Discussion: Power Analysis Case

Discussion: Power Analysis Case

Discussion: Power Analysis Case

Discussion: Power Analysis Case

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Module X Discussion Explain how performing a power analysis reduces the possibility of making a Type I and Type II Error. Post your initial response by Wednesday at midnight. Respond to one student by Sunday at midnight. Both responses should be a minimum of 150 words, scholarly written, APA formatted, and referenced. A minimum of 2 references are required (other than your text). Refer to the Grading Rubric for Online Discussion in the Course Resource section.

The power of a binary hypothesis test is the probability that the test rejects the null hypothesis (H0) when a specific alternative hypothesis (H1) is true. The statistical power ranges from 0 to 1, and as statistical power increases, the probability of making a type II error (wrongly failing to reject the null hypothesis) decreases. For a type II error probability of β, the corresponding statistical power is 1 − β. For example, if experiment 1 has a statistical power of 0.7, and experiment 2 has a statistical power of 0.95, then there is a stronger probability that experiment 1 had a type II error than experiment 2, and experiment 2 is more reliable than experiment 1 due to the reduction in probability of a type II error. It can be equivalently thought of as the probability of accepting the alternative hypothesis (H1) when it is true—that is, the ability of a test to detect a specific effect, if that specific effect actually exists. That is,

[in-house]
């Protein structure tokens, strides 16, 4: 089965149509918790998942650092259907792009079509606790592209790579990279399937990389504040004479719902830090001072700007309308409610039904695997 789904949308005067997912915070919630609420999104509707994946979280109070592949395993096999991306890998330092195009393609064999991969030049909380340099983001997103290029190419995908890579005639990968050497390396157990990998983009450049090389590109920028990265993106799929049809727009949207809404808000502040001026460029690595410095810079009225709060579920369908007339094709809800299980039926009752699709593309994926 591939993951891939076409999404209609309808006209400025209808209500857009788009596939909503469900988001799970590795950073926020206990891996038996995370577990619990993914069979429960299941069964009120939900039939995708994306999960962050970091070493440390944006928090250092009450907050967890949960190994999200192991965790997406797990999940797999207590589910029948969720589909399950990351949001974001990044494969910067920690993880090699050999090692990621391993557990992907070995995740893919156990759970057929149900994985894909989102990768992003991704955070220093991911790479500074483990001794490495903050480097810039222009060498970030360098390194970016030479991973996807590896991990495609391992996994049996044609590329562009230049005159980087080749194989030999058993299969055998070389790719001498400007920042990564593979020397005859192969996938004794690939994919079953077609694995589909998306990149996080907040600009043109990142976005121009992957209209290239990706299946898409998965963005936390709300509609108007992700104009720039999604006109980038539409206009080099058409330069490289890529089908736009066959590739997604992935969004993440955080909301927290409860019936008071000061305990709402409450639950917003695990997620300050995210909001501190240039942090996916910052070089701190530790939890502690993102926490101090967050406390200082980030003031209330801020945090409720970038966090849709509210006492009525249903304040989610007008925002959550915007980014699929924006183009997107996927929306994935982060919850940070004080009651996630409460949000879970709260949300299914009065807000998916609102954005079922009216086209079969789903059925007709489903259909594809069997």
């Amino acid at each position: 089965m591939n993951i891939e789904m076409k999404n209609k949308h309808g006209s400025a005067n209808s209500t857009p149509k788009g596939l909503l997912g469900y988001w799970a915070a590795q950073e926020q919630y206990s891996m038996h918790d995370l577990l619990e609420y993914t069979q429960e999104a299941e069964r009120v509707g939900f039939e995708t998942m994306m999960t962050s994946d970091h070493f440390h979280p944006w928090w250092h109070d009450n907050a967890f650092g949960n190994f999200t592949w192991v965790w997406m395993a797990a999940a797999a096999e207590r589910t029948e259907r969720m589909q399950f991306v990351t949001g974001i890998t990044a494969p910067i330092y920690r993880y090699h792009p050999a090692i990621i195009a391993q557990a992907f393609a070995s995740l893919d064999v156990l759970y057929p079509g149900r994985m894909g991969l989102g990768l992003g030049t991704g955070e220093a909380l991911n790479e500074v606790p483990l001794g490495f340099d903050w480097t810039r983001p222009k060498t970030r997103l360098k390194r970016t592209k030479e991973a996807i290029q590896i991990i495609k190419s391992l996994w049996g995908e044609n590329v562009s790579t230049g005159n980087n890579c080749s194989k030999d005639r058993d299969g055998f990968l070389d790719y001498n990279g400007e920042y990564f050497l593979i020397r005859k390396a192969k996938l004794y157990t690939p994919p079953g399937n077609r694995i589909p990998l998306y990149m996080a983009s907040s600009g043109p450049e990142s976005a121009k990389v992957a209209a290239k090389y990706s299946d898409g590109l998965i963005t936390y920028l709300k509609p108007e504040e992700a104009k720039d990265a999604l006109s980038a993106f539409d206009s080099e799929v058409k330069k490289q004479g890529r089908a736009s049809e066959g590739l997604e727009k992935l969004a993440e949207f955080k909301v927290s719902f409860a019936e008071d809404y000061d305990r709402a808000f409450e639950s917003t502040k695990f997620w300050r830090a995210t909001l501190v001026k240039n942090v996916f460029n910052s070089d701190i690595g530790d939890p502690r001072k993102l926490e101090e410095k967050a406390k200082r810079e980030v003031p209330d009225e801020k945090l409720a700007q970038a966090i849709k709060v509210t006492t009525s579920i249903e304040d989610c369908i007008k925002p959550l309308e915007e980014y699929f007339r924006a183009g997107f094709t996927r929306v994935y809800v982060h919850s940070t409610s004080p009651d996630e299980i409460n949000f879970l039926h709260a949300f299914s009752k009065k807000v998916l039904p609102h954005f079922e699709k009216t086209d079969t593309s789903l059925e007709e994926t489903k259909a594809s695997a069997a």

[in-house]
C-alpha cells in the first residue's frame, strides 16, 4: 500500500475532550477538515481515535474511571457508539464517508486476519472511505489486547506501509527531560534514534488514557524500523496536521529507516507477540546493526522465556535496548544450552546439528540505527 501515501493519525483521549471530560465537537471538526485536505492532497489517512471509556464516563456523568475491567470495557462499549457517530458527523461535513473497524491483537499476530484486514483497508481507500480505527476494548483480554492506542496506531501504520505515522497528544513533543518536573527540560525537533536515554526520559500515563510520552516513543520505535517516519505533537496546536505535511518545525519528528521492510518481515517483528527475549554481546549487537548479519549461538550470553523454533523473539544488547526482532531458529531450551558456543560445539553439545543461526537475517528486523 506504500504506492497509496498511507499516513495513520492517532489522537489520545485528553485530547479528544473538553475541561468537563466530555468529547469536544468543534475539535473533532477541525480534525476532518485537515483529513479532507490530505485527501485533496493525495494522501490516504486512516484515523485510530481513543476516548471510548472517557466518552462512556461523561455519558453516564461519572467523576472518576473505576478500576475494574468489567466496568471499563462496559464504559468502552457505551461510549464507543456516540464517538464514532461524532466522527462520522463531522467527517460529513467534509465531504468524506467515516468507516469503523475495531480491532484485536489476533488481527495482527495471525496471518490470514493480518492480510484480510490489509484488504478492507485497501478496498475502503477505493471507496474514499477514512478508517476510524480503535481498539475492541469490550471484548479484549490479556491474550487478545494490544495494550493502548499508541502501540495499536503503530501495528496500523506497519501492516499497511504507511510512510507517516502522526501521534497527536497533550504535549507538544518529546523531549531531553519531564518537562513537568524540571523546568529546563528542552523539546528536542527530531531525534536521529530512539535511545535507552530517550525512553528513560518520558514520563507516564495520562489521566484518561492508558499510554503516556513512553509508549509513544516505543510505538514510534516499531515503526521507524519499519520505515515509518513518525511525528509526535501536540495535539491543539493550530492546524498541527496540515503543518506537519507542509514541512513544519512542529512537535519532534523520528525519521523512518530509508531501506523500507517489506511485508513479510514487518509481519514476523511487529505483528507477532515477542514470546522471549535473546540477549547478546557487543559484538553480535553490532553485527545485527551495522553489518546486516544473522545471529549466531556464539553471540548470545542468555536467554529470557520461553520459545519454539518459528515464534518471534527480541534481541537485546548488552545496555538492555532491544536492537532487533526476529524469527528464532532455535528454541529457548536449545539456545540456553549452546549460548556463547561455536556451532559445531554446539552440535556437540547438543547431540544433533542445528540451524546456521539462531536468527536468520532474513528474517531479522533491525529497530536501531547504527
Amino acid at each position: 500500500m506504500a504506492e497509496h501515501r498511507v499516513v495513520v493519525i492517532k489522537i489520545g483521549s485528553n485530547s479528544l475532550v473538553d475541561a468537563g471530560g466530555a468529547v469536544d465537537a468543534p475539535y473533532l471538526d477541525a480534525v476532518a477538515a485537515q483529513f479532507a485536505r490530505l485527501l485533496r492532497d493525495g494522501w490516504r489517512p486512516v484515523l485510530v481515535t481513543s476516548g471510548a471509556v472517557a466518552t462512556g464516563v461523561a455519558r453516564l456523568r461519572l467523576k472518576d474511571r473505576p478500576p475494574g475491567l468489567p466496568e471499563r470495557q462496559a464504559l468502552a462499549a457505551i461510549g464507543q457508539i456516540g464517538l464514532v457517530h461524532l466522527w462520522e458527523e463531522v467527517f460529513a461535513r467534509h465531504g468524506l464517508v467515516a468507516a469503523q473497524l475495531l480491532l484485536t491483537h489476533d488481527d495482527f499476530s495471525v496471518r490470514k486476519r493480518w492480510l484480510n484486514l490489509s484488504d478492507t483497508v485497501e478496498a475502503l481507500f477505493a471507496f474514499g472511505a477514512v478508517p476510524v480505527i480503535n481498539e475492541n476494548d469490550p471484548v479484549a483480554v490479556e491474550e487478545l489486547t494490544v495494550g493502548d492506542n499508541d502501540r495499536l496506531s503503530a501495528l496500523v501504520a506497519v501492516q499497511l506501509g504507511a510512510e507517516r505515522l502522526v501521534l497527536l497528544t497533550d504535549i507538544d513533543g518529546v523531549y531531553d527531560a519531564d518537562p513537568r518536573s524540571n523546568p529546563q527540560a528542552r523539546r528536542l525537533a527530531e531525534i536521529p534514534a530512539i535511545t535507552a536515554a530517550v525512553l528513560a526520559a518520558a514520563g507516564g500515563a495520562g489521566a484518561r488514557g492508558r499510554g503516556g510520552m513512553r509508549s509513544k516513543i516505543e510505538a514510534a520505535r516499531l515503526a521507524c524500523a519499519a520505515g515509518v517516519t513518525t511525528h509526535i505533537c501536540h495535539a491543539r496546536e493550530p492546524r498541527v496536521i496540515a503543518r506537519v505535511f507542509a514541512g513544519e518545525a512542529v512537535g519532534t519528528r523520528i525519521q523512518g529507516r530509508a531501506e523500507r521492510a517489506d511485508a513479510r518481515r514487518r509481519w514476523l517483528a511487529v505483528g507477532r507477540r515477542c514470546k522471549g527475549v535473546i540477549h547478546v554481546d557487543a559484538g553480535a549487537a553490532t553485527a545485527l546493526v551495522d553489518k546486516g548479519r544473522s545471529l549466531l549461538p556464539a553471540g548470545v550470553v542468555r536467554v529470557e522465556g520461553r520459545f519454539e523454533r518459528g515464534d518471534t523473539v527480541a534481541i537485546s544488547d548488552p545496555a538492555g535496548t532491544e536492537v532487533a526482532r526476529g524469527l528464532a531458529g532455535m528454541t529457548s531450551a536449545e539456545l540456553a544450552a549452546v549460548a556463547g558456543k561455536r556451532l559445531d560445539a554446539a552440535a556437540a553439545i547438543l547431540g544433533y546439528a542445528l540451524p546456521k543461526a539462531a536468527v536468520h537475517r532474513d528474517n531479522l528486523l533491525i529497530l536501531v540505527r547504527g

{displaystyle {text{power}}=Pr {big (}{text{reject }}H_{0}mid H_{1}{text{ is true}}{big )}.}

If {displaystyle H_{1}} is not an equality but rather simply the negation of {displaystyle H_{0}} (so for example with {displaystyle H_{0}:mu =0} for some unobserved population parameter {displaystyle mu ,} we have simply {displaystyle H_{1}:mu neq 0}) then power cannot be calculated unless probabilities are known for all possible values of the parameter that violate the null hypothesis. Thus one generally refers to a test’s power against a specific alternative hypothesis.

As the power increases, there is a decreasing probability of a type II error, also referred to as the false negative rate (β) since the power is equal to 1 − β. A similar concept is the type I error probability, also referred to as the “false positive rate” or the level of a test under the null hypothesis.

Power analysis can be used to calculate the minimum sample size required so that one can be reasonably likely to detect an effect of a given size. For example: “how many times do I need to toss a coin to conclude it is rigged by a certain amount?”[1] Power analysis can also be used to calculate the minimum effect size that is likely to be detected in a study using a given sample size. In addition, the concept of power is used to make comparisons between different statistical testing procedures: for example, between a parametric testand a nonparametric test of the same hypothesis.

 

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